“But what about the old man with beautiful manners and a great name who came to the hospital in Italy and brought me a bottle of Marsala or Campari and behaved perfectly, and then one day I would have to tell the nurse never to let that man into the room again?” I asked.
“Those people are sick and cannot help themselves and you should pity them.”
“Should I pity so and so?” I asked. I gave his name but he delights so in giving it himself that I feel there is no need to give it for him.
“No. He’s vicious. He’s a corrupter and he’s truly vicious.”
“But he’s supposed to be a good writer.”
“He’s not,” she said. “He’s just a showman and he corrupts for the pleasure of corruption and he leads people into other vicious practices as well. Drugs, for example.”
“And in Milan the man I’m to pity was not trying to corrupt me?”
“Don’t be silly. How could he hope to corrupt you? Do you corrupt a boy like you, who drinks alcohol, with a bottle of Marsala? No, he was a pitiful old man who could not help what he was doing. He was sick and he could not help it and you should pity him.”
“I did at the time,” I said. “But I was disappointed because he had such beautiful manners.”
I took another sip of the eau-de-vie and pitied the old man and looked at Picasso’s nude of the girl with the basket of flowers. I had not started the conversation and thought it had become a little dangerous. There were almost never any pauses in a conversation with Miss Stein, but we had paused and there was something she wanted to tell me and I filled my glass.
“You know nothing about any of this really, Hemingway,” she said. “You’ve met known criminals and sick people and vicious people. The main thing is that the act male homosexuals commit is ugly and repugnant and afterwards they are disgusted with themselves. They drink and take drugs, to palliate this, but they are disgusted with the act and they are always changing partners and cannot be really happy.”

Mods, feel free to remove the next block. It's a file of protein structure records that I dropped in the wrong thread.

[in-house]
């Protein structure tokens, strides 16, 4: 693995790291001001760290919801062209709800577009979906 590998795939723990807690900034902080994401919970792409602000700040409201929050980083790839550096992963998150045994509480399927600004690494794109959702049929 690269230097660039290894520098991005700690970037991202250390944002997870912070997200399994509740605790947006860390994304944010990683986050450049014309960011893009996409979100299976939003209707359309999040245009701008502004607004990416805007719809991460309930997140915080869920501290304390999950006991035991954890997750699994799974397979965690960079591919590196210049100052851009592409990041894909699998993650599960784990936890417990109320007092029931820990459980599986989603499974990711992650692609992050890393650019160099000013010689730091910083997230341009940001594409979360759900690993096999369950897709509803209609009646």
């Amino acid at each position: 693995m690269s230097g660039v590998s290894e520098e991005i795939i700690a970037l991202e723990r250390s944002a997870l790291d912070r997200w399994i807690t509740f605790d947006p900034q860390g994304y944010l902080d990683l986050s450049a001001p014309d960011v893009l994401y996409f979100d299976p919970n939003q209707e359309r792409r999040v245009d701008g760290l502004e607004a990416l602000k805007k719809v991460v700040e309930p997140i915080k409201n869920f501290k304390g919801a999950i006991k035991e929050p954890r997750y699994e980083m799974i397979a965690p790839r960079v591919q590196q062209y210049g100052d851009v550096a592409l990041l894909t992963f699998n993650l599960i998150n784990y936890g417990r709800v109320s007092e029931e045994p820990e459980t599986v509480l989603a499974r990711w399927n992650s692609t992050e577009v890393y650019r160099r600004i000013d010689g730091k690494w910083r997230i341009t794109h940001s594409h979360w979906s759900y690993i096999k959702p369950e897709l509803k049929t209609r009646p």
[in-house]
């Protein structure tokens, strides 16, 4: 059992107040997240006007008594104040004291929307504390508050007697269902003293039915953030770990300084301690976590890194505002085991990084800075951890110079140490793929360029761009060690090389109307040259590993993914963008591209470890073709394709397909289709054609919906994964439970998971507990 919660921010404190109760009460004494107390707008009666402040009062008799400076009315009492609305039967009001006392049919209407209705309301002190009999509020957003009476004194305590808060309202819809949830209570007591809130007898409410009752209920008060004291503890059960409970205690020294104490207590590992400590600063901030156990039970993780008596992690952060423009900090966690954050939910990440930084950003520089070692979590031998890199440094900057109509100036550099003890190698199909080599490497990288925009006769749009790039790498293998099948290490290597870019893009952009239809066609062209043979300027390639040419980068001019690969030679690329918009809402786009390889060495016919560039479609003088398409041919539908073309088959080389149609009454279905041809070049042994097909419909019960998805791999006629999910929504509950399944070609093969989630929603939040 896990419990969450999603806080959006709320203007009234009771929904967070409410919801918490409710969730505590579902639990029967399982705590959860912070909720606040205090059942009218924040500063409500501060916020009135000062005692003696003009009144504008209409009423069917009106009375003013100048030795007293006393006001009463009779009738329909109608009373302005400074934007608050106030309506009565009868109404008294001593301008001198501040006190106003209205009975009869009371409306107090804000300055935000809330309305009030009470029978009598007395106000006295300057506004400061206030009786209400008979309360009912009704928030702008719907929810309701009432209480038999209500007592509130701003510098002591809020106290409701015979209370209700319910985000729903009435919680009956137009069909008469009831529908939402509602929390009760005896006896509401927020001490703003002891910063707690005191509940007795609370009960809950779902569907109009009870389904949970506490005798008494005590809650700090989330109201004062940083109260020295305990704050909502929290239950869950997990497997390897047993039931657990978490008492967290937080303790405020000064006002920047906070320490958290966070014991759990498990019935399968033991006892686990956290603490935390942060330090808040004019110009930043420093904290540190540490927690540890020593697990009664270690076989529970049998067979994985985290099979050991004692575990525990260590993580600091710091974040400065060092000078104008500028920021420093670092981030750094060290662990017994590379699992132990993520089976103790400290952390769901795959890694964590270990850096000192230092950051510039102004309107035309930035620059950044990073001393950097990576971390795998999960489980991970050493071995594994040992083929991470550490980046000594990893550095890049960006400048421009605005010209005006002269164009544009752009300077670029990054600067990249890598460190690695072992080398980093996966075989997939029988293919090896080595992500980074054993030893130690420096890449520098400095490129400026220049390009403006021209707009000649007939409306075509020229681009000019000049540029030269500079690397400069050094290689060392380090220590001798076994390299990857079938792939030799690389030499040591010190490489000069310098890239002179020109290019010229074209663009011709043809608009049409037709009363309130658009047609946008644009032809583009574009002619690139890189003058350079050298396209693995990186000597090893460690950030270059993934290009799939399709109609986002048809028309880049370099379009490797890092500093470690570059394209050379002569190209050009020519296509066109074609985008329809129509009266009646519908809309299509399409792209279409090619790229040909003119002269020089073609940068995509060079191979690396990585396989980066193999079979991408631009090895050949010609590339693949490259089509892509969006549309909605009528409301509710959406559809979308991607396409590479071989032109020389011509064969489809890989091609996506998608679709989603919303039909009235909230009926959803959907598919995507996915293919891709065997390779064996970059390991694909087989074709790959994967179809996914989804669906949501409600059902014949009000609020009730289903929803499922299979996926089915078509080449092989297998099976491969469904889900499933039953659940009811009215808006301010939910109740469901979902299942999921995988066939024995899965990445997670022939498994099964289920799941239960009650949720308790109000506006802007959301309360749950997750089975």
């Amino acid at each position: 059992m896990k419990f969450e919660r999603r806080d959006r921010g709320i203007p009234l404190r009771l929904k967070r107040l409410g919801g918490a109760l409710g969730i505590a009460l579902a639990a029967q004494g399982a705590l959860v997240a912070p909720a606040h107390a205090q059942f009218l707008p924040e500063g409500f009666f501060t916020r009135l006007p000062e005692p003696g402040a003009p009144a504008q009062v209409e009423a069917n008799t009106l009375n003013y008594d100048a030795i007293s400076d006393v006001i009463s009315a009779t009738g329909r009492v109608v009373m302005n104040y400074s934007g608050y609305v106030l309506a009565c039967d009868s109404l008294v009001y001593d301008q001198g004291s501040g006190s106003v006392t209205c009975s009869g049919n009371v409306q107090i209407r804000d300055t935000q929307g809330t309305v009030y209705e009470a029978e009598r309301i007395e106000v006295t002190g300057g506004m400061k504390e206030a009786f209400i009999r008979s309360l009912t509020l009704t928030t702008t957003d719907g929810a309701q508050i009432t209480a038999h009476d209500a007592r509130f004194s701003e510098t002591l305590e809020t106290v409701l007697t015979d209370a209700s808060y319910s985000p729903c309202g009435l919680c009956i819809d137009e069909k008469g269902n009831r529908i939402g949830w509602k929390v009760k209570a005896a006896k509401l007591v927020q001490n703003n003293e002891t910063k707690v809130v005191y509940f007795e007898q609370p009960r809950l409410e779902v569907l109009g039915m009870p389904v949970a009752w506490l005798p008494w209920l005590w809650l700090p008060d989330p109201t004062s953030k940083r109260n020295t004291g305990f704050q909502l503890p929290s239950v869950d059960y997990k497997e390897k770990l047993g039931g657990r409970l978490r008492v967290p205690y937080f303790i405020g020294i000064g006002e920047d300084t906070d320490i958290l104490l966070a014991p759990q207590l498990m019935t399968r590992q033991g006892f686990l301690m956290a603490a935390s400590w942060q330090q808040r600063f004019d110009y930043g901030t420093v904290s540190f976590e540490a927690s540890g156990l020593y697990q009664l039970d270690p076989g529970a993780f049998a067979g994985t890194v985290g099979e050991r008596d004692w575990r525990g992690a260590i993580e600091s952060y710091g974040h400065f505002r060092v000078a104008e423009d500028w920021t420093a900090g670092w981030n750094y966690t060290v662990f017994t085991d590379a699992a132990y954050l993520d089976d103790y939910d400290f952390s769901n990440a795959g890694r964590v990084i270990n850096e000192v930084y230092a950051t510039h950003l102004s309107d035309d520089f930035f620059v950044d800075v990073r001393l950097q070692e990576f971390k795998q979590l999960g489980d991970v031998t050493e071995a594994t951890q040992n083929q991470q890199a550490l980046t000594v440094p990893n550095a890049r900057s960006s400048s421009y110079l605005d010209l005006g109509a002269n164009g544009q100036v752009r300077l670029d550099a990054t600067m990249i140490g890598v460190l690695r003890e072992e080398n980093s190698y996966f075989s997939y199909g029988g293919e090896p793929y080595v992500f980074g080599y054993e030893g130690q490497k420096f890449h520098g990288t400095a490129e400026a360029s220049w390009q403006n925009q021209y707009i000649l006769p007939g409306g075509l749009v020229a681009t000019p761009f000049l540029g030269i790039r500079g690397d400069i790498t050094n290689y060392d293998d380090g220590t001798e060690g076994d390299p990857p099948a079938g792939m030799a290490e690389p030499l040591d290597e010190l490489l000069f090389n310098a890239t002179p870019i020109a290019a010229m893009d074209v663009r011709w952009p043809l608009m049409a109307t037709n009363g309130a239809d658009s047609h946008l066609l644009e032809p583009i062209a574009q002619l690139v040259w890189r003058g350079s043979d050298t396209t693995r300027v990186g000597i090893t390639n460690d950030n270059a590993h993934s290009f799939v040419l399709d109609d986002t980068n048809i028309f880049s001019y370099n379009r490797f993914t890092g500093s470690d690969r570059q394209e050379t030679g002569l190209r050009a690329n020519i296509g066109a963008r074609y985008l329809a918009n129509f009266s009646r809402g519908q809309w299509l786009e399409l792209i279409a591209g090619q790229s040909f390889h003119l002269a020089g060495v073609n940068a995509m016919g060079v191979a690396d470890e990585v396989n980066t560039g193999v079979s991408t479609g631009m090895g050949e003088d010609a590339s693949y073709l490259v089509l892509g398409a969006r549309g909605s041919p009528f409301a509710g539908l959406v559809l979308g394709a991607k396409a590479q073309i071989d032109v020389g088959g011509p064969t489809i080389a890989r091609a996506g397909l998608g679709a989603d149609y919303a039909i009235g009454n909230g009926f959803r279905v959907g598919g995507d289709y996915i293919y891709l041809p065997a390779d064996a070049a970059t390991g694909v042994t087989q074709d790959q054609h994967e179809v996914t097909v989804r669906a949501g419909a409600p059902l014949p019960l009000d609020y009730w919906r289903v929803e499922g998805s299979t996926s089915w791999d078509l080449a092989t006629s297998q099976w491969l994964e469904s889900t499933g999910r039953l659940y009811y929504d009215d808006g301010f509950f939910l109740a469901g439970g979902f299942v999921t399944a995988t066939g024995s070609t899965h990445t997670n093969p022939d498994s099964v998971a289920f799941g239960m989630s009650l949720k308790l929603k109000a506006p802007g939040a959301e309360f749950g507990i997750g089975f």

“In women it is the opposite. They do nothing that they are disgusted by and nothing that is repulsive and afterwards they are happy and they can lead happy lives together.”
“I see,” I said. “But what about so and so?”
“She’s vicious,” Miss Stein said. “She’s truly vicious, so she can never be happy except with new people. She corrupts people.”
“You’re sure you understand?”
There were so many things to understand in those days and I was glad when we talked about something else. The park was closed so I had to walk down along it to the rue de Vaugirard and around the lower end of the park. It was sad when the park was closed and locked and I was sad walking around it instead of through it and in a hurry to get home to the rue Cardinal Lemoine. The day had started out so brightly too. I would have to work hard tomorrow. Work could cure almost anything, I believed then, and I believe now. Then all I had to be cured of, I decided Miss Stein felt, was youth and loving my wife. I was not at all sad when I got home to the rue Cardinal Lemoine and told my newly acquired knowledge to my wife. In the night we were happy with our own knowledge we already had and other new knowledge we had acquired in the mountains.